SOURCE: Leslie Vernick
When is Enough, Enough?
Walking through the store recently, I heard a young girl (about nine years old) whining loudly. She was following her mom with big crocodile tears flowing down her face. “Mom, I want it. Why won’t you buy it? Mom, pleeeease!”
As the mom ignored the youngster, her pleas escalated. Now sobbing, her daughter howled, “Mom, I want it. I WANT IT NOW.”
The mother valiantly tried not to lose her temper. Finally she turned to her daughter and said in a very firm voice, “Stop it. You are not getting it. You did not behave.”
My heart sank. Although this mother may have been correct in not rewarding her daughter’s misbehavior with a special treat from the store, she missed a larger opportunity to teach her child an important truth.
We live in a culture of “I want more” and believe “If I had more, I would be happier.” Even as adults we’ve bought into this lie. Who hasn’t said to themselves, “If only I had more ___________, then I’d be happy.”
If only you had more money, more time, a bigger house, a different spouse, a newer car, then you’d feel happier? Right? Not really. That kind of happiness only lasts for as long as it takes to start dreaming of the next thing you want.
This little girl in the shopping mall is growing up in a culture of entitlement where we not only want more, we think we NEED more and we deserve more. Every television commercial reminds us that we deserve more because we’re worth it.
Entitlement thinking enlarges the self as we become more and more self-centered and self-absorbed, but it diminishes the spirit and poisons the soul. Instead of feeling happy and grateful for what we have, we feel gypped and grumble and complain because we are not getting more of what we think we need and deserve. More isn’t better because more never satisfies. More just fuels our desire for more.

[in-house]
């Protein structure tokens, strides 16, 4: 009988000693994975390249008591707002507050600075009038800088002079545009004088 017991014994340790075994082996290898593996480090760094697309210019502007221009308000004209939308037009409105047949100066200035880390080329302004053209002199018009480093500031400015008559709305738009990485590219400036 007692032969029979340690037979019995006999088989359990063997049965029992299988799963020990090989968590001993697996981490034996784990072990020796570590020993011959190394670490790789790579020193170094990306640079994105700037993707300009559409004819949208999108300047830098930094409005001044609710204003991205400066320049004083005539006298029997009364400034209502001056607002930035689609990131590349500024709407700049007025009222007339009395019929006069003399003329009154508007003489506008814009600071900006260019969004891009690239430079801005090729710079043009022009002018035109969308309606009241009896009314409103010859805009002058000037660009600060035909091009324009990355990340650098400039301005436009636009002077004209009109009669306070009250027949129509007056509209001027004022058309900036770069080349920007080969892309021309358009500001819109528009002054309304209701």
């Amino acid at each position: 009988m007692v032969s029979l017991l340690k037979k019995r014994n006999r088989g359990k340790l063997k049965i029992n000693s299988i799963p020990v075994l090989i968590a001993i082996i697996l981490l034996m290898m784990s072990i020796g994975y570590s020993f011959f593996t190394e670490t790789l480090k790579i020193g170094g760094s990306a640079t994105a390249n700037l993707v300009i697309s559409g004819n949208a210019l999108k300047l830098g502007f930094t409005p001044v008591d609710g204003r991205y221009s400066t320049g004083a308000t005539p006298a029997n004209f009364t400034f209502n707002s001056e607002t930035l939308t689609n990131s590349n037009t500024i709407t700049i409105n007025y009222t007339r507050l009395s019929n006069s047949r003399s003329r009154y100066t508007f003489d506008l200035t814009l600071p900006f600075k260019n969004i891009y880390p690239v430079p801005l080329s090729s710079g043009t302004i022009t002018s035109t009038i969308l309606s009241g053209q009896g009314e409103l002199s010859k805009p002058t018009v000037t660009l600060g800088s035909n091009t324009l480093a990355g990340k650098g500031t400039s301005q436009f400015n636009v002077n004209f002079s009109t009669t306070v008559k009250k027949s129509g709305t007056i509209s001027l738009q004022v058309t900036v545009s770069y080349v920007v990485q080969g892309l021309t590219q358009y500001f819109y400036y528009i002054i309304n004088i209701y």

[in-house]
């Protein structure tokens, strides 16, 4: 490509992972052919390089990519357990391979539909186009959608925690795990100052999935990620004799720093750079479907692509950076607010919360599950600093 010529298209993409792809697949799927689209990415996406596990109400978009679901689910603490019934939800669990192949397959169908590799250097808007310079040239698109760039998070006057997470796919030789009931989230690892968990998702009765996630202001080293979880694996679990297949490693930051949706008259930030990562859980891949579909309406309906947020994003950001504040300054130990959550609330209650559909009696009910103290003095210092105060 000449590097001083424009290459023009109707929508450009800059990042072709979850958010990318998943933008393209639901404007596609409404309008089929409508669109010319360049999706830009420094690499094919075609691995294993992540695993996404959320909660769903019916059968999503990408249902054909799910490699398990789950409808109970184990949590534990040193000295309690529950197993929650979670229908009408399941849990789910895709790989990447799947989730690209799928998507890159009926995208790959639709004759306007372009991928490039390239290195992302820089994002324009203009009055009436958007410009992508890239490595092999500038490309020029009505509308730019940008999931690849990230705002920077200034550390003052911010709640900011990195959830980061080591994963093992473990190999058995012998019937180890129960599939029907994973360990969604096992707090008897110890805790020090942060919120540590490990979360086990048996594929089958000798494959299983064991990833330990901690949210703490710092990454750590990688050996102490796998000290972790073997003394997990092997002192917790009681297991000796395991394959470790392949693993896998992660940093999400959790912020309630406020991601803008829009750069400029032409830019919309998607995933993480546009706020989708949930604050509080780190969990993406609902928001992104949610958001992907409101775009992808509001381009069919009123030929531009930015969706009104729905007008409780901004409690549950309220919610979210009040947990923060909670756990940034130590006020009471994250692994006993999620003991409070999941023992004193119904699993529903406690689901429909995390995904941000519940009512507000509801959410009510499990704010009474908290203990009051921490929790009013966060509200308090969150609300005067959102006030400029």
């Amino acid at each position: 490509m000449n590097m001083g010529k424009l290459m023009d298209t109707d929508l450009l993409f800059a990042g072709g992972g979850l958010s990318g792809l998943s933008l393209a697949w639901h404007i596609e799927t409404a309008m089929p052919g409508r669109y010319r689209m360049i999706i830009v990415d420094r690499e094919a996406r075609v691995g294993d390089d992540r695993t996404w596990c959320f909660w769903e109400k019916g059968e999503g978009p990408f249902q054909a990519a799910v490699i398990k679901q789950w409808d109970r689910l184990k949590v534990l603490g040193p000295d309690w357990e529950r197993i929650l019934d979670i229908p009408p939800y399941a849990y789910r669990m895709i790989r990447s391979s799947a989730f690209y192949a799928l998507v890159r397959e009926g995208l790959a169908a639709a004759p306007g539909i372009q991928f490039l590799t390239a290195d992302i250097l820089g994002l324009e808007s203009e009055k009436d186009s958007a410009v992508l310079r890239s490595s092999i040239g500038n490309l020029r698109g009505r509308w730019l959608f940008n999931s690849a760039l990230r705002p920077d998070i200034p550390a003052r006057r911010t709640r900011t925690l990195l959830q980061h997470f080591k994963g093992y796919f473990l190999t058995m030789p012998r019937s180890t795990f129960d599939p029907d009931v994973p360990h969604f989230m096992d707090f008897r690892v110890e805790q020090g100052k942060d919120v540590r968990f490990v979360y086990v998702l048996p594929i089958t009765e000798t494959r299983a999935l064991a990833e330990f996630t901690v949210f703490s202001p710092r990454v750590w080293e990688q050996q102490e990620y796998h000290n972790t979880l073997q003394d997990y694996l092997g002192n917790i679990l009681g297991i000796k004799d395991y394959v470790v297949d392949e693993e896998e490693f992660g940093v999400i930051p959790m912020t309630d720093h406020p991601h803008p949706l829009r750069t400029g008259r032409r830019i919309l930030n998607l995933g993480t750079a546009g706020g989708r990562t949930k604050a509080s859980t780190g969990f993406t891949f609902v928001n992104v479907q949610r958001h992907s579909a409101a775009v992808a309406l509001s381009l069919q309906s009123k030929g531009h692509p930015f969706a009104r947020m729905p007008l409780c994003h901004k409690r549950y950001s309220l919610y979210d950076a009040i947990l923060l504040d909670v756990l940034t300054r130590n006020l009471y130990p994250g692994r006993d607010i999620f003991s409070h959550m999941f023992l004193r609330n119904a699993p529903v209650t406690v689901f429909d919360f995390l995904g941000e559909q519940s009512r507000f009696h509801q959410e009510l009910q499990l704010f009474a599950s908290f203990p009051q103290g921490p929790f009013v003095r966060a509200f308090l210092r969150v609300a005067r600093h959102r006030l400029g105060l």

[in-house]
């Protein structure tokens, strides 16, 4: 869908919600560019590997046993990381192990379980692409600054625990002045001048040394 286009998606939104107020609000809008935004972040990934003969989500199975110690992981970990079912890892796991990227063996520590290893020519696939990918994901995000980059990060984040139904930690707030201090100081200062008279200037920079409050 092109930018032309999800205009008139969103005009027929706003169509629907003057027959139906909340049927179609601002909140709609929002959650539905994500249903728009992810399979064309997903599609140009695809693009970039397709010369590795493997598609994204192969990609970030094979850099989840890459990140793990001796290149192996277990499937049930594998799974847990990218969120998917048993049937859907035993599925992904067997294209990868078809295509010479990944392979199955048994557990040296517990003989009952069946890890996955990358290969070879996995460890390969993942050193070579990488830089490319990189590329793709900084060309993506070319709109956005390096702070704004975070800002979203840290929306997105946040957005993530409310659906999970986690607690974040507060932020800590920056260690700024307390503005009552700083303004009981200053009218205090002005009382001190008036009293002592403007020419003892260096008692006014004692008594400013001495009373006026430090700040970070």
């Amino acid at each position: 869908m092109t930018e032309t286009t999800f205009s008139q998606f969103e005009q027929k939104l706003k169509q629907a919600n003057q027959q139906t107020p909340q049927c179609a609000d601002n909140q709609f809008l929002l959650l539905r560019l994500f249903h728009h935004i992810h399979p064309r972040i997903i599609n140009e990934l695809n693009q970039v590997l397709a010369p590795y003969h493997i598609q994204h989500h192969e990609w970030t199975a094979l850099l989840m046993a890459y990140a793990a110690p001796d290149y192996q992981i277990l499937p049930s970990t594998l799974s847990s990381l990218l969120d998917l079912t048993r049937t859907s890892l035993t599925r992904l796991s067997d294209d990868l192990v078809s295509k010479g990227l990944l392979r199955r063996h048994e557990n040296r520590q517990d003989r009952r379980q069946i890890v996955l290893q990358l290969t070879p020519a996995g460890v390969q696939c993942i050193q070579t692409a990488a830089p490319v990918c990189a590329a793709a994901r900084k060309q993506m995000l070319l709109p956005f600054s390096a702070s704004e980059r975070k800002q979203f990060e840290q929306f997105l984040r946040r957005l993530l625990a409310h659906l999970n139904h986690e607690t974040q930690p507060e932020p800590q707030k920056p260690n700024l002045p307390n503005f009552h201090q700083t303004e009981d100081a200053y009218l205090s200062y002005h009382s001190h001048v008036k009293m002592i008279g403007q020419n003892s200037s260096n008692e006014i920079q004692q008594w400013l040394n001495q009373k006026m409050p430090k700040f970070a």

So how do we break free from the mindset of more? The apostle Paul tells us that if we want to grow we must retrain our mind to think in new ways. (Romans 12:2). We have to realize that the world’s way of thinking is not only incorrect, it leads to death.
Paul shares with us a secret that he learned that helped him reject the tyranny of more. He learned how to be content in every situation (Philippians 4:11).
We too can learn to be content, but it takes some discipline. Here are two practices you can begin and teach your children in order to learn contentment.
1. Gratitude: The Bible says, “It is good to give thanks to the Lord (Psalm 92:1). Gratitude counters our entitlement mindset and helps us appreciate the things we do have. On the way home from the store, this mom could have invited her daughter to think of five things she is thankful for. As she turned her attention toward her blessings, her daughter’s grumbling attitude may have changed.
Even when it’s hard to see the good in a particular situation, God calls us to give thanks in all things (not necessarily for all things) (1 Thessalonians 5:18). Mom might have been tempted to grumble internally about her daughter’s misbehavior and immaturity, but retraining her own mind would have reminded her instead to give thanks. Although aggravating, that teachable moment was a gift from God to help her and her daughter see things in a new way. They don’t need more in order to be happy.
2. Turn to Praise and Worship: When our entitlement mindset looms large, consciously turn your heart away from more and turn it toward God in praise. Praise thanks God for who he is and what he has given us. As we faithfully practice praising and thanking God, we learn to trust his character and his plan for our life even when we don’t understand or like it.
The apostle Paul learned these lessons while sitting in a prison cell. Often it is in the hardest places where we are most teachable. Today when you are tempted to grumble and complain or just want more, stop; tell yourself “enough already” and turn your heart and mind toward all that you have and all God has done. See what a difference this small shift makes in your mood.